Chicken and Pork in Cold Storage Lead to Lower Overall Levels of Meat and Poultry

Mar 25, 2021

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USDA’s latest Cold Storage Report, released Monday, shows animal protein levels are still impacted by COVID-19. The monthly report, provided by USDA’s National Agricultural Statistics Service, shows the end-of-month volume of commodities in freezer storage throughout the U.S. An important market-moving report, it covers most commodities that require cold transport, ranging from nuts, to fruits and vegetables, to dairy and meat.
 
All Meat and Poultry in Cold Storage
 
At the end of February, total cold storage stocks of meat and poultry (excluding duck) came in at 2.12 billion pounds, approximately 330 million pounds, or 13%, below a year ago. All meat and poultry aggregate categories except beef showed year-over-year declines in volumes, but pork and chicken led the way with a nearly 160-million-pound year-over-year decline for each protein. Since the end of May 2020, cold storage for meat and poultry has run below previous years’ levels, even though slaughter has mostly recovered from the pandemic disruptions and higher weights pushed production above previous levels. Figure 1 shows that since the initial drop in cold storage levels in May 2020, meat and poultry in storage has largely followed seasonal trends, except for this most recent report which showed a slight decline instead of the typical seasonal bump.
All Meat and Poultry in Cold Storage
 
Beef and Chicken in Cold Storage
 
There was a similar drop in cold storage levels in May for beef and chicken, but some of that was in line with normal seasonal declines (in beef’s case), and both have recovered somewhat. Over the fourth quarter of 2020, we saw an increase in the levels of beef in cold storage, resulting in a buildup that ran counter to typical seasonal trends. While this report shows a decline over last month, this is a record level for beef in cold storage at the end of February. The latest report has beef in cold storage at 510 million pounds, 16 million pounds, or 3%, above 2020. This increase was mostly driven by increasing volumes of boneless beef.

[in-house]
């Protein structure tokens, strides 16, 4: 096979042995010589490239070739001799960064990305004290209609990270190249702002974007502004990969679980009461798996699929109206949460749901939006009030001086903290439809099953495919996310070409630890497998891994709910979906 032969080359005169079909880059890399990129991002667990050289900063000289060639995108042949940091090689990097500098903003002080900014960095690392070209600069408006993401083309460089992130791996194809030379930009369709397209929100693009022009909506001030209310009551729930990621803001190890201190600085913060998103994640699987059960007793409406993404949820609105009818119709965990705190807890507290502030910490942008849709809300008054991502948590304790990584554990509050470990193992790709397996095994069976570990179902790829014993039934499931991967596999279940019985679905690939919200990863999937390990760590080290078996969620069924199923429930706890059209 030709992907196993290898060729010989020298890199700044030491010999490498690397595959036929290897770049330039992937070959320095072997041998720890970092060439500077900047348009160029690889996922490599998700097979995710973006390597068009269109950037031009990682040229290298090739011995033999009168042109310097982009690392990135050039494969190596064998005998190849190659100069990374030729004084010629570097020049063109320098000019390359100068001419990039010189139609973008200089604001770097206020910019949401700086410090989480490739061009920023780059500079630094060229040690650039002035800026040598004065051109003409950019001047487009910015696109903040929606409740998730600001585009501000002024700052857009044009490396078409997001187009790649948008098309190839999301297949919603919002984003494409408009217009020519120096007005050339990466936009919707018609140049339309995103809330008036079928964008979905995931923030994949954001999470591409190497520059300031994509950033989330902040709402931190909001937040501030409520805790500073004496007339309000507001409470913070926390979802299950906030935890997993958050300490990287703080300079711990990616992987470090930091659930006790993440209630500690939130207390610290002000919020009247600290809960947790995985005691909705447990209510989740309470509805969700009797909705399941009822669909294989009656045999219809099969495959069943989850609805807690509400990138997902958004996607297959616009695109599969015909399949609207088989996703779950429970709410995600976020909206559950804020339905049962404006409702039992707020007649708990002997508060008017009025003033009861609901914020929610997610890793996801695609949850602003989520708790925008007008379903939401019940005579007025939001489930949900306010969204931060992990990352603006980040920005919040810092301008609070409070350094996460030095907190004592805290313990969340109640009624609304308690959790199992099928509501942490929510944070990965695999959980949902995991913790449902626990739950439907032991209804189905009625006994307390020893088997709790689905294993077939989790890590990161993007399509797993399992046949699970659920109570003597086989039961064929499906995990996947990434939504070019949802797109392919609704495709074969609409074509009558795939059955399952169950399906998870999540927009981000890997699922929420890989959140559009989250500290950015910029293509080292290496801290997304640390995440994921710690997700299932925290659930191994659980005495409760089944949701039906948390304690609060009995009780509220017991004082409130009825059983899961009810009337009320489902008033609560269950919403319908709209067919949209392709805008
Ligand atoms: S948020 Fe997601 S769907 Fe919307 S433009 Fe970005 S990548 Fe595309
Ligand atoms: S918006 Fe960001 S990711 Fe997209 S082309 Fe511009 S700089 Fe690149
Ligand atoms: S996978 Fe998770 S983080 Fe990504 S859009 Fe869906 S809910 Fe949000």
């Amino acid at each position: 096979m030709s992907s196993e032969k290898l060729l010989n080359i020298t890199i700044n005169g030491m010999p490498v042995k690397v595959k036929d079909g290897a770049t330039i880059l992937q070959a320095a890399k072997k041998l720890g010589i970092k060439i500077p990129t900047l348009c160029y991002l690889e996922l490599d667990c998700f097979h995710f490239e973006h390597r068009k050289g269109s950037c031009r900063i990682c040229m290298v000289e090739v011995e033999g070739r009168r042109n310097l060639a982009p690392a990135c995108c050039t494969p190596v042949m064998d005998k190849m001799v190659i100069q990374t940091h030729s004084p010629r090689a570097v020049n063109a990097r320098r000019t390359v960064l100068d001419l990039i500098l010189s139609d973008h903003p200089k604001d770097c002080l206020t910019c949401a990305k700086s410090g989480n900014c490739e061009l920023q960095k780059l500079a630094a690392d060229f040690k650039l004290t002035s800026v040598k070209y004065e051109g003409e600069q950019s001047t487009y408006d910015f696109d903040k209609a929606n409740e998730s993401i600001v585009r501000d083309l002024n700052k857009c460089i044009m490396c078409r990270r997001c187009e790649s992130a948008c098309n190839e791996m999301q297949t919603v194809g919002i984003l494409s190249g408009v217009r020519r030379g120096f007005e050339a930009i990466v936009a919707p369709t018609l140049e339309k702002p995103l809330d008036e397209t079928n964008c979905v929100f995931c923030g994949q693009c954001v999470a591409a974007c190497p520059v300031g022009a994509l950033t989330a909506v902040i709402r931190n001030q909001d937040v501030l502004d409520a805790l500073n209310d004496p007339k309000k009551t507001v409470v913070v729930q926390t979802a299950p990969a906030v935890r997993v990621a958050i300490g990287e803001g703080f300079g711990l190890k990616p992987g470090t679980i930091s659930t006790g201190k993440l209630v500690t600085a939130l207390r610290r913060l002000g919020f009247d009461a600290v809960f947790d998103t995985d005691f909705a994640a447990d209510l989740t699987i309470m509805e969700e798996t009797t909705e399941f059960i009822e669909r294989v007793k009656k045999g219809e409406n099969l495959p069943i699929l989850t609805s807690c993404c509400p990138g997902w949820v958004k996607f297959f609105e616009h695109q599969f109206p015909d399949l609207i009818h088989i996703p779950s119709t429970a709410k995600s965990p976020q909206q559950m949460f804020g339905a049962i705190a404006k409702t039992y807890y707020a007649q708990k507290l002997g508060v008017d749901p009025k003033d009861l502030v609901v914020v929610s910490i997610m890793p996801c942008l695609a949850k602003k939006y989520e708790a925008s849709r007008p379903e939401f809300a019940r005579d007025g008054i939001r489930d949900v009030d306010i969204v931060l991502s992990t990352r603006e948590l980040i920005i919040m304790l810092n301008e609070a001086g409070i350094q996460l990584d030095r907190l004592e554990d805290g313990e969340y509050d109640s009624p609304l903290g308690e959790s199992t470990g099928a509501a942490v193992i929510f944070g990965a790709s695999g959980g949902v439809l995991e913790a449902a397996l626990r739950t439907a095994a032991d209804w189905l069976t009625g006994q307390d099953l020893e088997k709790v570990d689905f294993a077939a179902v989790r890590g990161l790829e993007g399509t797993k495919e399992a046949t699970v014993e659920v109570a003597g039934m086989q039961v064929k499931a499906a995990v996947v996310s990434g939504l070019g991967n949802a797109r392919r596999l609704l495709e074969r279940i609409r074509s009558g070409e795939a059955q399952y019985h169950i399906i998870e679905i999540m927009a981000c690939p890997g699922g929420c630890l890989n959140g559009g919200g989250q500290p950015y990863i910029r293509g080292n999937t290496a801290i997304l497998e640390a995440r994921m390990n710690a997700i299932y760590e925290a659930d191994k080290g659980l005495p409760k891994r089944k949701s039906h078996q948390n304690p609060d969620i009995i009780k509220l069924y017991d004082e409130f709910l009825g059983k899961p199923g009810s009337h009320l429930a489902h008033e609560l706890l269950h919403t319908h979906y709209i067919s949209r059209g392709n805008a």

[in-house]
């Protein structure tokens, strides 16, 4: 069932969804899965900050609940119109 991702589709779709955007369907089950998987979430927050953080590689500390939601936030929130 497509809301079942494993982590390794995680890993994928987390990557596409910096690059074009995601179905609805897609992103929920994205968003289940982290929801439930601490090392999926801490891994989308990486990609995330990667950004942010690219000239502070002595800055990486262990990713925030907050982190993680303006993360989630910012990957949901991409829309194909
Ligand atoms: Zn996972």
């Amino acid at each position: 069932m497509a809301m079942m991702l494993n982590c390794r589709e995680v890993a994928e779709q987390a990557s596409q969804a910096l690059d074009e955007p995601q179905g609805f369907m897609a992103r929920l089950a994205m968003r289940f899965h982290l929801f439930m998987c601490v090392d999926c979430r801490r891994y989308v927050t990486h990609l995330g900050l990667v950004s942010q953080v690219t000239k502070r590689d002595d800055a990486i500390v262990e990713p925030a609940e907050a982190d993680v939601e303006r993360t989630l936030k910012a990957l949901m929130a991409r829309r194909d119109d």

As with other proteins, the volume of chicken in cold storage declined in May 2020, but largely stayed above previous years’ levels until August as a result of a slow replenishing of the stocks relative to a normal fall build up. Chicken stocks have been in decline since October, with a dramatic counter seasonal decline in this latest report. Total chicken in cold storage came in at just under 770 million pounds, over 155 million pounds, or roughly 17%, below 2020. This decline is a major contributor to the decline in all meat and poultry from 2020. 
Beef and Chicken in Cold Storage
 
Pork in Cold Storage
 
Pork was the primary driver of the overall decline of meat and poultry in cold storage last summer. The protein posted a massive drop of nearly 150 million pounds in May alone; there’s been little progress in replenishing its stores. Several factors contributed to this. First, in the early summer, animal slaughter struggled dramatically, with the first week of May marking the low point in hog slaughter for 2020. With lower pork supplies available when restaurants were reopening in some parts of the country and consumers emptying grocery store shelves, there was a draw down in pork in cold storage. After supply began to recover, the lack of replenishment hinted at stronger movement through retail and export channels. After the initial decline, pork stocks in cold storage largely followed seasonal trends, with a typical decline in the fourth quarter of 2020. At the end of February, USDA reported 491 million pounds of pork in cold storage, down nearly 160 million pounds, or 24%, from 2020. While all pork in cold storage has declined almost across the board, the decline is not equal across primals. At 47 million pounds and 43 million pounds below 2020, respectively, pork in the “other” category (variety meats, picnics and unclassified pork) and ribs have declined the most. These are followed by bellies, which are down nearly 36 million pounds from last year, a dramatic drop of nearly 50%. 
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